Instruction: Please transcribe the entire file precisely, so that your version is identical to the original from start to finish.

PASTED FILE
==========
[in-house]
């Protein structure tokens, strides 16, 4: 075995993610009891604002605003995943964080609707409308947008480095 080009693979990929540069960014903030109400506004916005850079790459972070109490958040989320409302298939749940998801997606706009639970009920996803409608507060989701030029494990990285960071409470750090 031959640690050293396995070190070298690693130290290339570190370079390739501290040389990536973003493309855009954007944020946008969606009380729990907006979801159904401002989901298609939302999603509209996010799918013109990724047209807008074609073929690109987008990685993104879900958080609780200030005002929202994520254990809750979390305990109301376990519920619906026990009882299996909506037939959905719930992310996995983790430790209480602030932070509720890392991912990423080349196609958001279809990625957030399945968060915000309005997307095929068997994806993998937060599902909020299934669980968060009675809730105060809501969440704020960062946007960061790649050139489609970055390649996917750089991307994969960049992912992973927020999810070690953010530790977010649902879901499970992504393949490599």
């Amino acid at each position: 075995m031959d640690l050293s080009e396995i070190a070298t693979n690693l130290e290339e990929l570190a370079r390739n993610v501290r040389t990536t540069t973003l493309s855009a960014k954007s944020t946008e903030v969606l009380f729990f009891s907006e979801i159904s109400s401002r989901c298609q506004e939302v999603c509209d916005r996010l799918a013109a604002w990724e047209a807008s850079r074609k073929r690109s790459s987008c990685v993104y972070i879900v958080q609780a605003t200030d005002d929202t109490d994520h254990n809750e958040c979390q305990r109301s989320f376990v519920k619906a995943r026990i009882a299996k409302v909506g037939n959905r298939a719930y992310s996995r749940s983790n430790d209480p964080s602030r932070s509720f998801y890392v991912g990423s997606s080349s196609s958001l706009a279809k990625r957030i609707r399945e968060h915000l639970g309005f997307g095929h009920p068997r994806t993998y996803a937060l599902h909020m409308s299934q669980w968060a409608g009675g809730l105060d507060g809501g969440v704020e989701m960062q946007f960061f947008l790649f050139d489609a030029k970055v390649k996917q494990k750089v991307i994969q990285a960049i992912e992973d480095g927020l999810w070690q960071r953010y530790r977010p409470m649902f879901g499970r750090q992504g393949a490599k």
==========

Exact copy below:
[in-house]
């Protein structure tokens, strides 16, 4: 075995993610009891604002605003995943964080609707409308947008480095 080009693979990929540069960014903030109400506004916005850079790459972070109490958040989320409302298939749940998801997606706009639970009920996803409608507060989701030029494990990285960071409470750090 031959640690050293396995070190070298690693130290290339570190370079390739501290040389990536973003493309855009954007944020946008969606009380729990907006979801159904401002989901298609939302999603509209996010799918013109990724047209807008074609073929690109987008990685993104879900958080609780200030005002929202994520254990809750979390305990109301376990519920619906026990009882299996909506037939959905719930992310996995983790430790209480602030932070509720890392991912990423080349196609958001279809990625957030399945968060915000309005997307095929068997994806993998937060599902909020299934669980968060009675809730105060809501969440704020960062946007960061790649050139489609970055390649996917750089991307994969960049992912992973927020999810070690953010530790977010649902879901499970992504393949490599």
């Amino acid at each position: 075995m031959d640690l050293s080009e396995i070190a070298t693979n690693l130290e290339e990929l570190a370079r390739n993610v501290r040389t990536t540069t973003l493309s855009a960014k954007s944020t946008e903030v969606l009380f729990f009891s907006e979801i159904s109400s401002r989901c298609q506004e939302v999603c509209d916005r996010l799918a013109a604002w990724e047209a807008s850079r074609k073929r690109s790459s987008c990685v993104y972070i879900v958080q609780a605003t200030d005002d929202t109490d994520h254990n809750e958040c979390q305990r109301s989320f376990v519920k619906a995943r026990i009882a299996k409302v909506g037939n959905r298939a719930y992310s996995r749940s983790n430790d209480p964080s602030r932070s509720f998801y890392v991912g990423s997606s080349s196609s958001l706009a279809k990625r957030i609707r399945e968060h915000l639970g309005f997307g095929h009920p068997r994806t993998y996803a937060l599902h909020m409308s299934q669980w968060a409608g009675g809730l105060d507060g809501g969440v704020e989701m960062q946007f960061f947008l790649f050139d489609a030029k970055v390649k996917q494990k750089v991307i994969q990285a960049i992912e992973d480095g927020l999810w070690q960071r953010y530790r977010p409470m649902f879901g499970r750090q992504g393949a490599k």